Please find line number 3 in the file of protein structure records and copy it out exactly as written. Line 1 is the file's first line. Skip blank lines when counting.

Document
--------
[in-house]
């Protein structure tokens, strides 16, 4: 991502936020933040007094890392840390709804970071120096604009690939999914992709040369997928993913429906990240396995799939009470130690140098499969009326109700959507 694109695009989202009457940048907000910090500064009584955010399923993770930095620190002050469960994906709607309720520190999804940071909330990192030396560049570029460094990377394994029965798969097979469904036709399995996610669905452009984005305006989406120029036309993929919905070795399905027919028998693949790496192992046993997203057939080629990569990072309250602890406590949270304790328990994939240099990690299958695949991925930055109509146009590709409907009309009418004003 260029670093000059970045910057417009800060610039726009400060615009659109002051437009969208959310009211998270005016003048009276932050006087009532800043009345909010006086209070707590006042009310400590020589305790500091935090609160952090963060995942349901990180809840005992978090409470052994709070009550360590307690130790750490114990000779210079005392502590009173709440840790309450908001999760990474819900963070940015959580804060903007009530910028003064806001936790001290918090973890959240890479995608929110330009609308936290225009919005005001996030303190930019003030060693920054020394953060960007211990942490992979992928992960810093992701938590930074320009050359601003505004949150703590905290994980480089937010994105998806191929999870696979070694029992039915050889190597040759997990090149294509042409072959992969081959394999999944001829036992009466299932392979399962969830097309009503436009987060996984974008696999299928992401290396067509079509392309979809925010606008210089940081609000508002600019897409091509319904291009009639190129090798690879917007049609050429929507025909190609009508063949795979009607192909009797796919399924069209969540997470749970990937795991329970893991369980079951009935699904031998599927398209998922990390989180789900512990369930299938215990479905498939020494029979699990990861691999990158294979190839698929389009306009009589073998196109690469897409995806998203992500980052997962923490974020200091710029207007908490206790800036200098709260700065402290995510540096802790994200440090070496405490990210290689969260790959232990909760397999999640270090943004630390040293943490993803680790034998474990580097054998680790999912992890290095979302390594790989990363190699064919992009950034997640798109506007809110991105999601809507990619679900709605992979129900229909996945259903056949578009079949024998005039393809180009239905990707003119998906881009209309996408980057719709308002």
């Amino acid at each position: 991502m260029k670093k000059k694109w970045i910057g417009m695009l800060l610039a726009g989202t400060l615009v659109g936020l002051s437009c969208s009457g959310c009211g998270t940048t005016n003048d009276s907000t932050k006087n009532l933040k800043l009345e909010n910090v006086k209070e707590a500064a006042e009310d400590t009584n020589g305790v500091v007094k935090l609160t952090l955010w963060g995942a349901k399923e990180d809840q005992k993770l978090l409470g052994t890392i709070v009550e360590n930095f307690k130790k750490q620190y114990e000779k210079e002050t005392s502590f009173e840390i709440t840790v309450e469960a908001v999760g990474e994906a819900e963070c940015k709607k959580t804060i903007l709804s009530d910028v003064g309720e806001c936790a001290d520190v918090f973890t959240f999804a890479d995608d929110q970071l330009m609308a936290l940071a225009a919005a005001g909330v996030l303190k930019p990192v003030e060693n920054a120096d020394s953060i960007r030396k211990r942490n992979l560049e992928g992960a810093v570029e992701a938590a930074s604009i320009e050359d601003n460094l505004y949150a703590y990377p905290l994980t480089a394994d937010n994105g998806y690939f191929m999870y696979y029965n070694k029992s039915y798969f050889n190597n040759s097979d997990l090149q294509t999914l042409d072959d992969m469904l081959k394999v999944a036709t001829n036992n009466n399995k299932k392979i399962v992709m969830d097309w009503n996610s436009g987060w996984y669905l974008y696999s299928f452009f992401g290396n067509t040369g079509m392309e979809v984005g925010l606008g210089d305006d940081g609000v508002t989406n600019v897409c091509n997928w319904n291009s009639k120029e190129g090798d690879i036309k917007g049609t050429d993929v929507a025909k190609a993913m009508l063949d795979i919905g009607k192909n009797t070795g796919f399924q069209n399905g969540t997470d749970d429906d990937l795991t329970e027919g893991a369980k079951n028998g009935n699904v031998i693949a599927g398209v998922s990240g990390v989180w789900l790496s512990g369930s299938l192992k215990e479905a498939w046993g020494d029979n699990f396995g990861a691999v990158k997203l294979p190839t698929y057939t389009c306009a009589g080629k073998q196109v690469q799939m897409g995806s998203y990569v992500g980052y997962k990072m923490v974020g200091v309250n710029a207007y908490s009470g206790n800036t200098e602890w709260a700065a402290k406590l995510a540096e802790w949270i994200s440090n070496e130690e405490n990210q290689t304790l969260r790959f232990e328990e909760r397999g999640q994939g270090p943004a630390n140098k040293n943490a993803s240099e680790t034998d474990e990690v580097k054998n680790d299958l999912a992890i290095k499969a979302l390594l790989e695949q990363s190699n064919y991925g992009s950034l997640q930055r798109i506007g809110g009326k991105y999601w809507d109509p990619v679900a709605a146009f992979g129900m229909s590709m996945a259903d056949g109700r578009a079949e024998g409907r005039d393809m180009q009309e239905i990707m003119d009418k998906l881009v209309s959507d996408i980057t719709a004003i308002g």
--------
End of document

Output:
């Amino acid at each position: 991502m260029k670093k000059k694109w970045i910057g417009m695009l800060l610039a726009g989202t400060l615009v659109g936020l002051s437009c969208s009457g959310c009211g998270t940048t005016n003048d009276s907000t932050k006087n009532l933040k800043l009345e909010n910090v006086k209070e707590a500064a006042e009310d400590t009584n020589g305790v500091v007094k935090l609160t952090l955010w963060g995942a349901k399923e990180d809840q005992k993770l978090l409470g052994t890392i709070v009550e360590n930095f307690k130790k750490q620190y114990e000779k210079e002050t005392s502590f009173e840390i709440t840790v309450e469960a908001v999760g990474e994906a819900e963070c940015k709607k959580t804060i903007l709804s009530d910028v003064g309720e806001c936790a001290d520190v918090f973890t959240f999804a890479d995608d929110q970071l330009m609308a936290l940071a225009a919005a005001g909330v996030l303190k930019p990192v003030e060693n920054a120096d020394s953060i960007r030396k211990r942490n992979l560049e992928g992960a810093v570029e992701a938590a930074s604009i320009e050359d601003n460094l505004y949150a703590y990377p905290l994980t480089a394994d937010n994105g998806y690939f191929m999870y696979y029965n070694k029992s039915y798969f050889n190597n040759s097979d997990l090149q294509t999914l042409d072959d992969m469904l081959k394999v999944a036709t001829n036992n009466n399995k299932k392979i399962v992709m969830d097309w009503n996610s436009g987060w996984y669905l974008y696999s299928f452009f992401g290396n067509t040369g079509m392309e979809v984005g925010l606008g210089d305006d940081g609000v508002t989406n600019v897409c091509n997928w319904n291009s009639k120029e190129g090798d690879i036309k917007g049609t050429d993929v929507a025909k190609a993913m009508l063949d795979i919905g009607k192909n009797t070795g796919f399924q069209n399905g969540t997470d749970d429906d990937l795991t329970e027919g893991a369980k079951n028998g009935n699904v031998i693949a599927g398209v998922s990240g990390v989180w789900l790496s512990g369930s299938l192992k215990e479905a498939w046993g020494d029979n699990f396995g990861a691999v990158k997203l294979p190839t698929y057939t389009c306009a009589g080629k073998q196109v690469q799939m897409g995806s998203y990569v992500g980052y997962k990072m923490v974020g200091v309250n710029a207007y908490s009470g206790n800036t200098e602890w709260a700065a402290k406590l995510a540096e802790w949270i994200s440090n070496e130690e405490n990210q290689t304790l969260r790959f232990e328990e909760r397999g999640q994939g270090p943004a630390n140098k040293n943490a993803s240099e680790t034998d474990e990690v580097k054998n680790d299958l999912a992890i290095k499969a979302l390594l790989e695949q990363s190699n064919y991925g992009s950034l997640q930055r798109i506007g809110g009326k991105y999601w809507d109509p990619v679900a709605a146009f992979g129900m229909s590709m996945a259903d056949g109700r578009a079949e024998g409907r005039d393809m180009q009309e239905i990707m003119d009418k998906l881009v209309s959507d996408i980057t719709a004003i308002g």